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The Yankees Want Their Players To Sleep In For Spring Training

The team questions the wisdom of early morning practices when most regular season games start at night.

The New York Yankees are doing away with early morning spring training this year, according to The Wall Street Journal’s Jared Diamond.

They’ve pushed the start time for drills back from 6:00 a.m. to 11:30 a.m. in a bid for more and better sleep for their players.

“We start at 11:30. Don’t think if I see you here at 7:30 that I’m going to be impressed,” Yankees manager Joe Girardi warned his team, according to the Journal.

The change is based on a battery of recent research on the importance of sleep for athletic performance. It’s also expected to smooth the transition to the regular season, when most games are scheduled for the evening and players go to bed well past midnight. An added bonus: Later practices mean that the morning dew has burned off the field, so players slip less on wet grass, Girardi told the Journal.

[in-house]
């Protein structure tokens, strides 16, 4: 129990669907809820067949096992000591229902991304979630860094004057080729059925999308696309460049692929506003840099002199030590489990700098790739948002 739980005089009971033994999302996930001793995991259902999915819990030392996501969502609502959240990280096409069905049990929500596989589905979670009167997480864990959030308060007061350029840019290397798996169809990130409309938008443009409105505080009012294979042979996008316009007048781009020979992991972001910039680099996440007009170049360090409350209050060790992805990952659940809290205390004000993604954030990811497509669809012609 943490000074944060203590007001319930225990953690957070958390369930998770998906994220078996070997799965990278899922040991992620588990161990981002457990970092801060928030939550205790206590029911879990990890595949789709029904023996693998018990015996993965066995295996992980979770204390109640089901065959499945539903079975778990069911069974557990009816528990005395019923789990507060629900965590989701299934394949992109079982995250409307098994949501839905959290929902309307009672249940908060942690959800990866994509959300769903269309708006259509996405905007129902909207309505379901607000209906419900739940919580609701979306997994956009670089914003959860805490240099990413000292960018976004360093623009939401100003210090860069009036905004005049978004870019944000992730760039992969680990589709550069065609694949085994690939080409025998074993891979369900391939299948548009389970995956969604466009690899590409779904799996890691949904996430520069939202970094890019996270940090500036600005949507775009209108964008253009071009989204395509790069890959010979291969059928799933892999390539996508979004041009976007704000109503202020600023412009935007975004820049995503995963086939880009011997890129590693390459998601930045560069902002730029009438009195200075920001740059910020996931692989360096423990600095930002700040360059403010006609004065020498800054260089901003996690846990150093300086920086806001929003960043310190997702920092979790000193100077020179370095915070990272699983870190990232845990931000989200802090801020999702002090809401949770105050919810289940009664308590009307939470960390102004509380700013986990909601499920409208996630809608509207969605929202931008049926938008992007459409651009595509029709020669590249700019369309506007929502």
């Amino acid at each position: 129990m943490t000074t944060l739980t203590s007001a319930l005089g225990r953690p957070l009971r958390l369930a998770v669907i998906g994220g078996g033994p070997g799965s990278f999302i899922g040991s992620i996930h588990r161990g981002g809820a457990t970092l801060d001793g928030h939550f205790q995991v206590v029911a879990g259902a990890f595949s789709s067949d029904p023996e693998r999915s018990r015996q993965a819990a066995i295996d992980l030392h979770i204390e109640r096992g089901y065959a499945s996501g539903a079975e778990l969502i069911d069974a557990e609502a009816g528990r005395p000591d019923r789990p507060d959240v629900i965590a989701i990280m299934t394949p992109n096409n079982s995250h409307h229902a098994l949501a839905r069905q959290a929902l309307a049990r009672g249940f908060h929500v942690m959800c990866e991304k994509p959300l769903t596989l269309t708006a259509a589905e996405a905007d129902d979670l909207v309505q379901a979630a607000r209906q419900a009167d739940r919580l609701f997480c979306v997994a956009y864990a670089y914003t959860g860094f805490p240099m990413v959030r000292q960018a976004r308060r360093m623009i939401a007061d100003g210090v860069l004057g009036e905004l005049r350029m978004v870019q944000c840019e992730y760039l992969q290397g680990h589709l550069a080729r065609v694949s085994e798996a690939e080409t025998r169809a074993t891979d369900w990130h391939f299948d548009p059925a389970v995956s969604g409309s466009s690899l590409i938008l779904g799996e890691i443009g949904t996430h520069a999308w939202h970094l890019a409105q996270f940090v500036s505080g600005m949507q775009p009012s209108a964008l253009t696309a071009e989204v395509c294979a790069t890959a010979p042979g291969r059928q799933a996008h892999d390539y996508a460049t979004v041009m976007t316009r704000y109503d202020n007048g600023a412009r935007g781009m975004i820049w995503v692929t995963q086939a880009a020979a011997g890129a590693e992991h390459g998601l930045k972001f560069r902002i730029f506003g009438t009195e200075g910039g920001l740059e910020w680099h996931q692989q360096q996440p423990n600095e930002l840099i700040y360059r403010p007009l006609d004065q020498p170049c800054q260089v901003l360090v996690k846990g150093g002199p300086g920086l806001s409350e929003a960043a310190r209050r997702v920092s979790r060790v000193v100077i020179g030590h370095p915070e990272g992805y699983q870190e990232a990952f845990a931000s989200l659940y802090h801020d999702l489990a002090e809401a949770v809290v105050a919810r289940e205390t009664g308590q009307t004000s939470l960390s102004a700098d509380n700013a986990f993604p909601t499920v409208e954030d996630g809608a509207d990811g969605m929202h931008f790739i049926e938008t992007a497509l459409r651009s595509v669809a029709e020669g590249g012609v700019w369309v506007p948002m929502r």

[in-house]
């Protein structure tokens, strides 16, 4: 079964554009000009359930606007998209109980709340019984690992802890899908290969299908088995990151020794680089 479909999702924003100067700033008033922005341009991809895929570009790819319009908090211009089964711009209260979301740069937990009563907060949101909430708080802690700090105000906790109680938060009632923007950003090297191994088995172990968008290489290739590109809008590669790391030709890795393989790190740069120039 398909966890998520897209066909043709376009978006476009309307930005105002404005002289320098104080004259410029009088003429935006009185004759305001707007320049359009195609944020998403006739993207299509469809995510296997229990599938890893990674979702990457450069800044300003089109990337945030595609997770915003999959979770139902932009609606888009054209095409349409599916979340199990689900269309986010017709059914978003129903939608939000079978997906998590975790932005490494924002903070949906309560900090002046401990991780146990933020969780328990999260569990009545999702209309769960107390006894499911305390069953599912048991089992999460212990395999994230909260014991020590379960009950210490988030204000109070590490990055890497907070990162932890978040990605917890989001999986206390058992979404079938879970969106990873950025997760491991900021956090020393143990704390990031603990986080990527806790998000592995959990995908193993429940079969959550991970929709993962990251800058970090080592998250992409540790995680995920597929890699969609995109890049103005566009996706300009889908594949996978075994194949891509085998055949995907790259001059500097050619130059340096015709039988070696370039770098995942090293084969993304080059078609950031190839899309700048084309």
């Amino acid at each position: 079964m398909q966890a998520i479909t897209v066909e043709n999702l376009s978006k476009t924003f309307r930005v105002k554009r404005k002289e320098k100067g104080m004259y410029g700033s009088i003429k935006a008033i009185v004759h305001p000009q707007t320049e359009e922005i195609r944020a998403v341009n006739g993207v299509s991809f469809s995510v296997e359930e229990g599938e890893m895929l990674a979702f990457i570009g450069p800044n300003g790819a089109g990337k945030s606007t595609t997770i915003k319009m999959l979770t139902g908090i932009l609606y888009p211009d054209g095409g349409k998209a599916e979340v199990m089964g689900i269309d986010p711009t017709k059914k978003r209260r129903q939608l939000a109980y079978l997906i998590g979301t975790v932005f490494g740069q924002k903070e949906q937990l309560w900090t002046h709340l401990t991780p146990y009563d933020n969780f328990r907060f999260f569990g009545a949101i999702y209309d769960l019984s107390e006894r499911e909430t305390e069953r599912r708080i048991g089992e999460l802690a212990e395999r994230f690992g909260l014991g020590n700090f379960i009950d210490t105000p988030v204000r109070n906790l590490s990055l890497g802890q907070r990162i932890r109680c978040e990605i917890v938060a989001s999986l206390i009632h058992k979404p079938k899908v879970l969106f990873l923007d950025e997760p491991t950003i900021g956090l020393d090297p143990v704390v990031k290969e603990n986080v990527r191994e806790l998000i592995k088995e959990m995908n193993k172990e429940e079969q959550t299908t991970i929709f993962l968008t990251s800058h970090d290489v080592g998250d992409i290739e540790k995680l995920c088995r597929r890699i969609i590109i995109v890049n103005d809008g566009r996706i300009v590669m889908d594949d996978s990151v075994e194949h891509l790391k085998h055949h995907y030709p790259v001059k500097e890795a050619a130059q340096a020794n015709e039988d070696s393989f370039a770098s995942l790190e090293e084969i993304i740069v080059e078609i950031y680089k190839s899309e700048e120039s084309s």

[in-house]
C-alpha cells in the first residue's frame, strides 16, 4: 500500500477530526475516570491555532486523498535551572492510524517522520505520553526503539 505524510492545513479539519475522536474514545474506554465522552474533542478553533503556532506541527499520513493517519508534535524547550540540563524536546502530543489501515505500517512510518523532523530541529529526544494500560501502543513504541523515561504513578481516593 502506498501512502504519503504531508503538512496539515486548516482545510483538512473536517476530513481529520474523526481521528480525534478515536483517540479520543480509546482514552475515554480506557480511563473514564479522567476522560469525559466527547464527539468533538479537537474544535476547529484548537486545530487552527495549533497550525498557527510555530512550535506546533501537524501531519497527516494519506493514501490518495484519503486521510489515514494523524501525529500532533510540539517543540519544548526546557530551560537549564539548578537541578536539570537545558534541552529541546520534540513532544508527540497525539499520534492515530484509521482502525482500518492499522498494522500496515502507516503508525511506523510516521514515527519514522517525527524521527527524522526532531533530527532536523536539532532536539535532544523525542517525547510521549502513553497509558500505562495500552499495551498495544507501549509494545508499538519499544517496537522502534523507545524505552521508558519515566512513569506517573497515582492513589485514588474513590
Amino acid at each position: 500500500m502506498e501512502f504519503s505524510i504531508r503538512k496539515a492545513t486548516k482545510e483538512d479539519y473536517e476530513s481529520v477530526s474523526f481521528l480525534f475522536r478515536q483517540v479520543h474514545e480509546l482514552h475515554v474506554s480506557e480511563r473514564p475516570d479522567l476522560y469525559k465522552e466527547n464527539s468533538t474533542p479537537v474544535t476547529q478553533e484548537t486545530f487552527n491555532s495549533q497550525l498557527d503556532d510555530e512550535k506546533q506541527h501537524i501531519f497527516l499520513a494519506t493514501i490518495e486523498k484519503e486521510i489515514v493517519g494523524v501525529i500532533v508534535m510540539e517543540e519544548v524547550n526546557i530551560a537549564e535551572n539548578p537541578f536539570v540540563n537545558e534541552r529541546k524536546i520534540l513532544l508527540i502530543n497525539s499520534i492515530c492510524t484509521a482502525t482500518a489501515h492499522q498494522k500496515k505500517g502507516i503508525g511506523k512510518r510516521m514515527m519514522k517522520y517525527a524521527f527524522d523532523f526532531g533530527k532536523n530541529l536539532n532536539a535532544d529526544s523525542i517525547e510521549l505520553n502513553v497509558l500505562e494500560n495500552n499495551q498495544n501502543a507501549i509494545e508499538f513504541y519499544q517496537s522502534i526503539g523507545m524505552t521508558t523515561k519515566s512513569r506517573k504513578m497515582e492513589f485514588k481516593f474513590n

A 2013 study from the American Academy of Sleep Medicine found that fatigue can negatively impact plate discipline and strike-zone judgment, and suggested that baseball teams “may be able to gain a competitive edge by focusing on fatigue management.”

Players also tend to perform better later in the day, so they may be able to get more out of their drills if they start later. 

The Yankees will keep their modified training schedule at least until they face the Detroit Tigers on March 2 in their first preseason game.

So far, the Yankees have responded positively to the change. “It’s nice to be able to get that rest that you might not get in other camps,” pitcher Vinnie Pestano told the Journal. “It’s definitely new to me, but it’s welcome.”

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